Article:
Kickstarter is all about community involvement. People love seeing a game created from the ground up and being there every step of the way. It is that pull that allows big projects like Ever, Jane to raise over $100,000 in funding. It’s pretty much an unspoken rule to always keep your backers in the loop with what you are doing as a developer because at the end of the day, the product may be a failure but we will always have the story.

Ever Jane

Let’s discuss the importance of properly updating your backers and the public.

These days I feel developers need to be told the importance of updates. Not only do they serve as a record of the game’s creation, they also allow other creators to learn from a developers mistakes and keep backer in the loop on what’s going on. If a project suddenly stops updating I tend to assume the worst, and I think most people do as well. Sometimes, developers like to bring their updates to their own personal website and only post important updates to Kickstarter, which I’m cool with. Personally, I’d prefer to have everything in one place since it can be time-consuming when multiple projects have their updates off of Kickstarter, however, as long as they are available I can live with it. The Ever, Jane developers have done something rather crazy with their updates.

Ever Jane

“She was stronger alone…”- Jane Austen

You have to bear in mind, that during the Ever Jane MMO‘s funding period the owner updated everyone every single day. Guess how many updates there have been since it was funded in 2013, go on, guess…

…There have been four updates, with two of those coming a couple weeks after it was funded.  The latest one basically just says the game will be a little late and to check out an interview on some other website. That’s okay though, they have their own website, perhaps they moved their updates there… well no, the News page on the website was mostly blank until last week and is the same as the Kickstarter update. If I want any news about Ever Jane‘s development I have to seek out articles written by users of the beta.  There is the officials forum, of course, but it’s not exactly filled to the brim with information.

Ever Jane MMO

Tell me, exactly who is in charge of your PR?

So why is it that Ever, Jane simply dropped off the web? Well, as it turns out, they have their own newsletter and if you want news you have to subscribe to it. You can’t view previous issues of the newsletter and there is nowhere that you can simply visit a feed with the information. I find this decision absolutely certifiably insane (More so than making such a niche MMO). Putting aside the fact that it’s annoying as hell, it is also a huge loss of traffic for the website. The mere act of putting word to webpage increases your chances of being found on the internet. If you put a Jane Austen quote in every update, then at some point, a Jane Austen fan who never heard of Ever Jane will more than likely stumble across it etc. They could have hugely boosted interest in their game over the years of development. I have always taken website traffic to be the main reason anyone takes their updates off of Kickstarter, but with Ever, Jane it just seems like inexperience.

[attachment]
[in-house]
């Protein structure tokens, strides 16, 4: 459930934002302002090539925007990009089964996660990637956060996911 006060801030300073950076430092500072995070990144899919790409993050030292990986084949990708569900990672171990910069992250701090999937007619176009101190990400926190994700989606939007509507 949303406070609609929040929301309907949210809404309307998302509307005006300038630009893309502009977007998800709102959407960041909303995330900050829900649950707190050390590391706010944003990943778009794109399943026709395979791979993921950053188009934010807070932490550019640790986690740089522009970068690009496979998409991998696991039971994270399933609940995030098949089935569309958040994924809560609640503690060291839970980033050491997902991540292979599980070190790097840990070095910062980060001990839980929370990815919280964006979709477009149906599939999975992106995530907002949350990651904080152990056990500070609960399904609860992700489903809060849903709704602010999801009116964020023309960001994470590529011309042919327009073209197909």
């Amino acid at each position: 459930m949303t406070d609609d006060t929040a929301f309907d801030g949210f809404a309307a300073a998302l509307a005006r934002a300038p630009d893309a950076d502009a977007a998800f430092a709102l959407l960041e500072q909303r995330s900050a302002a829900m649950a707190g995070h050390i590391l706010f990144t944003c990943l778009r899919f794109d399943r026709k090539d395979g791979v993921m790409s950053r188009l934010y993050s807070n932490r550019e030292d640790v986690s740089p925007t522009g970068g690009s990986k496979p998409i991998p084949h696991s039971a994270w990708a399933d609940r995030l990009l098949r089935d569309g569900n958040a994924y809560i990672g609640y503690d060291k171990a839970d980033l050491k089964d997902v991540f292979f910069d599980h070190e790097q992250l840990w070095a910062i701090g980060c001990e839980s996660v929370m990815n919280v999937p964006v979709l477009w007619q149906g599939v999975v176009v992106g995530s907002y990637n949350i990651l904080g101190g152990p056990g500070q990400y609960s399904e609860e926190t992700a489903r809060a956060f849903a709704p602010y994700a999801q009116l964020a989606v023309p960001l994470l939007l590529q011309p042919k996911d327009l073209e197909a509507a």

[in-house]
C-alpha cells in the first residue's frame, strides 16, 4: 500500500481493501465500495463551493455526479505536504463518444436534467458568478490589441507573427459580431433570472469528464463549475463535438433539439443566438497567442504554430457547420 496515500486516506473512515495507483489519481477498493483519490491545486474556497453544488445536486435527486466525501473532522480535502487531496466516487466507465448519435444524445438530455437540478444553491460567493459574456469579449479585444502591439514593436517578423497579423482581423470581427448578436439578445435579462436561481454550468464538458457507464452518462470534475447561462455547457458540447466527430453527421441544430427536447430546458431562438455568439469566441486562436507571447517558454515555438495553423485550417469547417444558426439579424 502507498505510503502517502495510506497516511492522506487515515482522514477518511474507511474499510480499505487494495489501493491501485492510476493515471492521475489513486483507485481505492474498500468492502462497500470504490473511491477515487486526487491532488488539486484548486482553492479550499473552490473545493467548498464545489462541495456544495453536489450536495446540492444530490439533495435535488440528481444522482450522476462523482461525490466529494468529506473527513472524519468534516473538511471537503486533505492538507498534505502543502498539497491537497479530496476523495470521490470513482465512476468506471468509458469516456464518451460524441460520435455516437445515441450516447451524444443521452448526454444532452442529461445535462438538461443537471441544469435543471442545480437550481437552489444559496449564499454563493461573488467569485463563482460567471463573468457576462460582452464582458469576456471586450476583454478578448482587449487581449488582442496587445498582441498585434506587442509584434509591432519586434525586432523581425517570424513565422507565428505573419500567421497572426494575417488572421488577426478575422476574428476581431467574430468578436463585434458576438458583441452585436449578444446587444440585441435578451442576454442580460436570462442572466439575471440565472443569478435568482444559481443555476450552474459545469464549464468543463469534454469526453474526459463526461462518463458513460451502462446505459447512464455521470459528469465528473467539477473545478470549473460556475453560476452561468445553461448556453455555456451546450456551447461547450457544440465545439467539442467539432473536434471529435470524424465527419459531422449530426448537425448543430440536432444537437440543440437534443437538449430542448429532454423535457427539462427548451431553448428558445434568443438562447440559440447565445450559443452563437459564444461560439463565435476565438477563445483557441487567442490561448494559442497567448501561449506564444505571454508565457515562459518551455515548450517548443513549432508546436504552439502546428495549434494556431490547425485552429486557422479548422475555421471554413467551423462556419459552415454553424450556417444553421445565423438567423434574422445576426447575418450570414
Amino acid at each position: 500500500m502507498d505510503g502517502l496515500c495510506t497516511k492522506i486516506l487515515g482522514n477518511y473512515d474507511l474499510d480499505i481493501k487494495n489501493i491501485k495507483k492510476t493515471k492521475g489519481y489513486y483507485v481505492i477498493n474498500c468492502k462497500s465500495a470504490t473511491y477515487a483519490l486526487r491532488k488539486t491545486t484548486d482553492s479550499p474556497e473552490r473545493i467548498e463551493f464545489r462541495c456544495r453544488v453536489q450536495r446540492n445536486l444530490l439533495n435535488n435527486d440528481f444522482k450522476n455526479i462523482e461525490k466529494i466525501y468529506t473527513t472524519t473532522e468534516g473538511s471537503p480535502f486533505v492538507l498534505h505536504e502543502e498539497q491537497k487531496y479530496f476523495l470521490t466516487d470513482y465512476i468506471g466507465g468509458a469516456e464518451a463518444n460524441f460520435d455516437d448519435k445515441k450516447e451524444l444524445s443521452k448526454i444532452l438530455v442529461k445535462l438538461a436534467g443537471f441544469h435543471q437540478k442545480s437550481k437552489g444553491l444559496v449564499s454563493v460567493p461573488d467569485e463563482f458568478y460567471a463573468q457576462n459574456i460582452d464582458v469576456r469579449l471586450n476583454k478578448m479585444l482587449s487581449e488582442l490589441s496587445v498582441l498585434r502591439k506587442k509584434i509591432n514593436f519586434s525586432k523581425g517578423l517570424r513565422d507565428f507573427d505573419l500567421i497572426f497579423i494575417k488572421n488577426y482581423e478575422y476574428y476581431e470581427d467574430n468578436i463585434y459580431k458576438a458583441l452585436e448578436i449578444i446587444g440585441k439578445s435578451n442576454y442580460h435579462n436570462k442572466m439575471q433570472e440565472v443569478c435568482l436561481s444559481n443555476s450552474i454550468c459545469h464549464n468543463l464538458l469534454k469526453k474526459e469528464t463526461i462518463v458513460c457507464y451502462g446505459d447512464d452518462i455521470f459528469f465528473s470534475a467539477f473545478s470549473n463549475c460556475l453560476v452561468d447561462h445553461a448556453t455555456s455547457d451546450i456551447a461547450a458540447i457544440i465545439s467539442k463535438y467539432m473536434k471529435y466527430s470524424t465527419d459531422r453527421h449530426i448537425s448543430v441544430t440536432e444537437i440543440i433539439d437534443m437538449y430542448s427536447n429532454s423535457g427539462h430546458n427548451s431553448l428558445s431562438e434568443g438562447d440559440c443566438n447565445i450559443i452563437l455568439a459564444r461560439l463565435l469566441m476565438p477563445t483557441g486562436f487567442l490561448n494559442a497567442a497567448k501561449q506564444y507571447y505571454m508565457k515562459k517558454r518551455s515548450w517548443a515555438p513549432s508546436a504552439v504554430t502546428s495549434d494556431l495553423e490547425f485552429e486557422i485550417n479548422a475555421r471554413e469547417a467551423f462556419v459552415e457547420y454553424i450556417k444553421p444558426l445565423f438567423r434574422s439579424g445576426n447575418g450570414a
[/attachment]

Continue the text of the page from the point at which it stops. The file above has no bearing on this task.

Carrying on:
Ever Jane MMO

Then they wonder why pre-orders for the game are lower than expected…

They have created a system where if someone new becomes interested in their game they can’t really learn anything about from official sources. They’ll be forced to sign up which is something I detest entirely. The consumer is suddenly being forced to do the work, which is a marketing fail 101. I hate receiving newsletters, I am used to being able to have an RSS feed to keep that in. MMO’s are notorious for sending endless rubbish to your inbox, I still get emails from Ubisoft because I made the mistake of playing Anno online once. I understand that not everyone wants to keep their updates on Kickstarter, but a simple copy and paste would suffice in my opinion. Personally, I think this is a perfect example of how not to update your backers, it’s a great way to undermine your own project. Perhaps, I’m being to harsh and you guys don’t mind signing up to newsletters, I just hope it doesn’t catch on because if all Kickstarters started individually delivering their news this way I would stop using Kickstarter. What do you think? What is your preferred way to receive news about your backed projects?

About the Author

Stephanie Smith

Stephanie Smith is an English Teacher in Mianyang China with a passion for gaming. Stephanie is dedicated to Edutainment and wants to bring video games into the classroom and help other teachers do the same. She's a little too overly enthusiastic about collecting Steam badges and fairly grumpy if she doesn't get her daily dose of Markiplier and Game Grumps.

View All Articles